Look closely at the image above and you will see a lone man wander across a clearing in the forest. He, along with his tribe, are among the most isolated people left on the planet – and they could be in serious danger.
FUNAI, the Brazilian governmental protection agency for indigenous peoples, has released new aerial footage of an isolated tribe deep in the Amazonian rainforest. The images, captured in 4k quality by a drone last year, provide a rare glimpse into the life of an uncontacted tribe who remain under threat from the specter of the agribusiness, miners, and cattle ranchers.
The location you see in the images is unbelievably remote, somewhere between the rivers Jutaí and Juruazinho in the territory of Vale do Javari. This area is larger than the Republic of Ireland and is home to at least 11 isolated tribal groups. To reach this corner of the Amazon, the FUNAI team had to travel 180 kilometers (111 miles) by riverboats, dirt trucks, and motorcycles, then trek a further 120 kilometers (74 miles) on foot through the thick, sweaty rainforest.
FUNAI still do not know the name of the tribe, although they have some idea about certain aspects of their culture, such as their language and ethnicity. For those of you wondering why they don't just leave them alone, here's why it's not that simple.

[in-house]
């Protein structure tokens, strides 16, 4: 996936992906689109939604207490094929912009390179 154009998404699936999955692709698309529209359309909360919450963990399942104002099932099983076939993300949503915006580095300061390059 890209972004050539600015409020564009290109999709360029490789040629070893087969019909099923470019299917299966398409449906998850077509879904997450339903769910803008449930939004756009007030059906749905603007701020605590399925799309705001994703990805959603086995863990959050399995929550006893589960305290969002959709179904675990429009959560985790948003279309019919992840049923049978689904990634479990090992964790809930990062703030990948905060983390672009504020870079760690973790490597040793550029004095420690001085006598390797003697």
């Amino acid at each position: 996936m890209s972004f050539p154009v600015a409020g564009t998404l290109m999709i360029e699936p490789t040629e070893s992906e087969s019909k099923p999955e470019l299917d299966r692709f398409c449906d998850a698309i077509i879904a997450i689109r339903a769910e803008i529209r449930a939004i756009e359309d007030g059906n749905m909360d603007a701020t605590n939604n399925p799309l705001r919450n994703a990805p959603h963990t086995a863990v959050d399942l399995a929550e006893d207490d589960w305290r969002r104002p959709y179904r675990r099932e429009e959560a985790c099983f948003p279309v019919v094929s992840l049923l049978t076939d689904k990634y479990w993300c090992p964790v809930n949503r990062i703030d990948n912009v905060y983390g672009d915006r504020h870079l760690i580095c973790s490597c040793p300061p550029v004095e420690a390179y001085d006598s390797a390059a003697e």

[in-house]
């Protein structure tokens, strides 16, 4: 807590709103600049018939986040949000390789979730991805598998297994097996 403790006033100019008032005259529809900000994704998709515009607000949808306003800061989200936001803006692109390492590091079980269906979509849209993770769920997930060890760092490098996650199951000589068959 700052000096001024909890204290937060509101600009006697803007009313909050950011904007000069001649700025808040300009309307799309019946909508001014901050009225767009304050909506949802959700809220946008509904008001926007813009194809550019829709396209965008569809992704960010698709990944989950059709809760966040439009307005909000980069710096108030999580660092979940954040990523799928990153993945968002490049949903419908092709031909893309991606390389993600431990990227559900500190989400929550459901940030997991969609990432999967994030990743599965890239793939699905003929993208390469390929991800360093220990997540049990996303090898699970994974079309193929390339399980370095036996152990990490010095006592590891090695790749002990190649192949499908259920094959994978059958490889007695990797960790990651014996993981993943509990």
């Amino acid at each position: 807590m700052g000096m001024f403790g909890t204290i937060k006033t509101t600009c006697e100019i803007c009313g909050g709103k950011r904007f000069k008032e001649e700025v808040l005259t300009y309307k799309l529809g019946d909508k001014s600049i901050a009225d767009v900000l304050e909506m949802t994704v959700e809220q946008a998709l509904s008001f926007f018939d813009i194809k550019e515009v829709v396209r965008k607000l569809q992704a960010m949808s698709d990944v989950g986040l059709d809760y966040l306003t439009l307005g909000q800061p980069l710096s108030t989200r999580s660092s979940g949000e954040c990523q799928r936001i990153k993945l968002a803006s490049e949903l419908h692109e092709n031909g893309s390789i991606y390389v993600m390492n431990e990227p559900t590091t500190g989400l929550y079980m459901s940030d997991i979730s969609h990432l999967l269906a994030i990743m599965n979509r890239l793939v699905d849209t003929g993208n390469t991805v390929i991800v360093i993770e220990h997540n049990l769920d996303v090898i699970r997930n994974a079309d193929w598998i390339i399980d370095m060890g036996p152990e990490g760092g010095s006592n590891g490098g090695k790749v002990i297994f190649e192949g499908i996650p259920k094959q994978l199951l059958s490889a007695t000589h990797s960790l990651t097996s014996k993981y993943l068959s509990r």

While Brazil does have a policy of leaving uncontacted tribes alone unless to they make the first move, they needed to survey the area as these people are facing grave danger. Although protected by the government, this vast chunk of land is hot property for the mining industry and cattle farmers. Even during this expedition, the FUNAI explorers discovered the presence of multiple cattle ranchers working illegally within the boundaries of the protected indigenous land.
Over the past decades, there have been multiple reports of indigenous people being massacred. One tribe was almost totally decimated during a string of organized attacks in the 1980s, with just one sole tribesman now remaining. The stories behind the slaughters are not always crystal clear, however, authorities suspect they are often carried out by hired guns working on behalf of crooked miners and criminal cattle ranchers hoping to dispose of the tribes and remove the land's protected status.
Things are only like to get worse, too. With the upcoming presidential elections in Brazil this October, FUNAI is preparing for political tensions to heat up, which has the real potential to spill over into the remote corners of the Amazon. Releasing this footage reminds people what is at stake.
“These images have the power to make society and the government reflect on the importance of protecting these groups,” said Wallace Bastos, FUNAI’s president, according to The Associated Press.
“The more we know about isolated communities’ way of living, the more equipped we are to protect them.”